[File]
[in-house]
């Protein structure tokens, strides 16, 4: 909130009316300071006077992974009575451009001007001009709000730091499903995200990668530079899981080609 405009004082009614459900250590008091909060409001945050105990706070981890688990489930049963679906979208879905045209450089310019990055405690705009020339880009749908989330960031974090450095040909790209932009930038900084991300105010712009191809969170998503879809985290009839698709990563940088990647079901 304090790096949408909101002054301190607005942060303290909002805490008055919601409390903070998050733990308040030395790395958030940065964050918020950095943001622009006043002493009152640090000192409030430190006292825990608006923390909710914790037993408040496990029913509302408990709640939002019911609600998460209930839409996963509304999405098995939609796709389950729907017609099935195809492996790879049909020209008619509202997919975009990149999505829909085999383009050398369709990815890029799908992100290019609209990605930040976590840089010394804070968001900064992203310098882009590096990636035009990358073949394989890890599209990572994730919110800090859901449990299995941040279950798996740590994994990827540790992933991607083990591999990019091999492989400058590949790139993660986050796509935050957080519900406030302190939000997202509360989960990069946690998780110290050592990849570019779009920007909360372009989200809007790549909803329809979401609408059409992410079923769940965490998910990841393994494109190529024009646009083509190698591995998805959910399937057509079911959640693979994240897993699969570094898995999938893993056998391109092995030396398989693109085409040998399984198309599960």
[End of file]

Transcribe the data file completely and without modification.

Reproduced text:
[in-house]
């Protein structure tokens, strides 16, 4: 909130009316300071006077992974009575451009001007001009709000730091499903995200990668530079899981080609 405009004082009614459900250590008091909060409001945050105990706070981890688990489930049963679906979208879905045209450089310019990055405690705009020339880009749908989330960031974090450095040909790209932009930038900084991300105010712009191809969170998503879809985290009839698709990563940088990647079901 304090790096949408909101002054301190607005942060303290909002805490008055919601409390903070998050733990308040030395790395958030940065964050918020950095943001622009006043002493009152640090000192409030430190006292825990608006923390909710914790037993408040496990029913509302408990709640939002019911609600998460209930839409996963509304999405098995939609796709389950729907017609099935195809492996790879049909020209008619509202997919975009990149999505829909085999383009050398369709990815890029799908992100290019609209990605930040976590840089010394804070968001900064992203310098882009590096990636035009990358073949394989890890599209990572994730919110800090859901449990299995941040279950798996740590994994990827540790992933991607083990591999990019091999492989400058590949790139993660986050796509935050957080519900406030302190939000997202509360989960990069946690998780110290050592990849570019779009920007909360372009989200809007790549909803329809979401609408059409992410079923769940965490998910990841393994494109190529024009646009083509190698591995998805959910399937057509079911959640693979994240897993699969570094898995999938893993056998391109092995030396398989693109085409040998399984198309599960």